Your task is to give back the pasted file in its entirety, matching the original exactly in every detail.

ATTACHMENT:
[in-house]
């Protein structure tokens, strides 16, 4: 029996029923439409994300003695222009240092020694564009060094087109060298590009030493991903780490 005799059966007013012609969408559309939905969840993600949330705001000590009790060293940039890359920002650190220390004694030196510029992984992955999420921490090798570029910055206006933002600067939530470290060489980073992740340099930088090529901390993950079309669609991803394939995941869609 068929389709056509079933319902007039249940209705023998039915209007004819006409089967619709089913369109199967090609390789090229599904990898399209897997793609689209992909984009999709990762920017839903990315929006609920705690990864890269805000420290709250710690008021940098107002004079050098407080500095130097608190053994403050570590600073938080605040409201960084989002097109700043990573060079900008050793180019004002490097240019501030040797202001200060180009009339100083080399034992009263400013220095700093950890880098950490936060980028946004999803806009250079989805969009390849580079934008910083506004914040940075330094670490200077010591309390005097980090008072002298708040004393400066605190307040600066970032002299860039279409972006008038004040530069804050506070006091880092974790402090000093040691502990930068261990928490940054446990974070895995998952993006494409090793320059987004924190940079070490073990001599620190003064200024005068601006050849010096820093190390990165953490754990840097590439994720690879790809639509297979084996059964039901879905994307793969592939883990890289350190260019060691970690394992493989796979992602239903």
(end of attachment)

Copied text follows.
[in-house]
């Protein structure tokens, strides 16, 4: 029996029923439409994300003695222009240092020694564009060094087109060298590009030493991903780490 005799059966007013012609969408559309939905969840993600949330705001000590009790060293940039890359920002650190220390004694030196510029992984992955999420921490090798570029910055206006933002600067939530470290060489980073992740340099930088090529901390993950079309669609991803394939995941869609 068929389709056509079933319902007039249940209705023998039915209007004819006409089967619709089913369109199967090609390789090229599904990898399209897997793609689209992909984009999709990762920017839903990315929006609920705690990864890269805000420290709250710690008021940098107002004079050098407080500095130097608190053994403050570590600073938080605040409201960084989002097109700043990573060079900008050793180019004002490097240019501030040797202001200060180009009339100083080399034992009263400013220095700093950890880098950490936060980028946004999803806009250079989805969009390849580079934008910083506004914040940075330094670490200077010591309390005097980090008072002298708040004393400066605190307040600066970032002299860039279409972006008038004040530069804050506070006091880092974790402090000093040691502990930068261990928490940054446990974070895995998952993006494409090793320059987004924190940079070490073990001599620190003064200024005068601006050849010096820093190390990165953490754990840097590439994720690879790809639509297979084996059964039901879905994307793969592939883990890289350190260019060691970690394992493989796979992602239903």